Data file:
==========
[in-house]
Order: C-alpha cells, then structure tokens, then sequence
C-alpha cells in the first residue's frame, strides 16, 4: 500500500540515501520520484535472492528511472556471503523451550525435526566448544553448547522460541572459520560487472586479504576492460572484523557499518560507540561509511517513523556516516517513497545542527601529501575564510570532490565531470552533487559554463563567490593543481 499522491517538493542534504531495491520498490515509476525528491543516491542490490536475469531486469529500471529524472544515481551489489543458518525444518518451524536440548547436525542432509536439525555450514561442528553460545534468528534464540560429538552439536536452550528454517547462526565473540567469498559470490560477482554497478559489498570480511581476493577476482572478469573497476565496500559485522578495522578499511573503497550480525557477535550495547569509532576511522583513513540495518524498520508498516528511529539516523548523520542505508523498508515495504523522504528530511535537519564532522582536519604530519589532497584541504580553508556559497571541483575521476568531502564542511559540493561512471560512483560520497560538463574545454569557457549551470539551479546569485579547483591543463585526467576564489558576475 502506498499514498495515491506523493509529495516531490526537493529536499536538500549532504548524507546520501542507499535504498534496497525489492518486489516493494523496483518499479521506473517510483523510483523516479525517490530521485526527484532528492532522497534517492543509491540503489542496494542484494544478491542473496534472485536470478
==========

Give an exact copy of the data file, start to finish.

[in-house]
Order: C-alpha cells, then structure tokens, then sequence
C-alpha cells in the first residue's frame, strides 16, 4: 500500500540515501520520484535472492528511472556471503523451550525435526566448544553448547522460541572459520560487472586479504576492460572484523557499518560507540561509511517513523556516516517513497545542527601529501575564510570532490565531470552533487559554463563567490593543481 499522491517538493542534504531495491520498490515509476525528491543516491542490490536475469531486469529500471529524472544515481551489489543458518525444518518451524536440548547436525542432509536439525555450514561442528553460545534468528534464540560429538552439536536452550528454517547462526565473540567469498559470490560477482554497478559489498570480511581476493577476482572478469573497476565496500559485522578495522578499511573503497550480525557477535550495547569509532576511522583513513540495518524498520508498516528511529539516523548523520542505508523498508515495504523522504528530511535537519564532522582536519604530519589532497584541504580553508556559497571541483575521476568531502564542511559540493561512471560512483560520497560538463574545454569557457549551470539551479546569485579547483591543463585526467576564489558576475 502506498499514498495515491506523493509529495516531490526537493529536499536538500549532504548524507546520501542507499535504498534496497525489492518486489516493494523496483518499479521506473517510483523510483523516479525517490530521485526527484532528492532522497534517492543509491540503489542496494542484494544478491542473496534472485536470478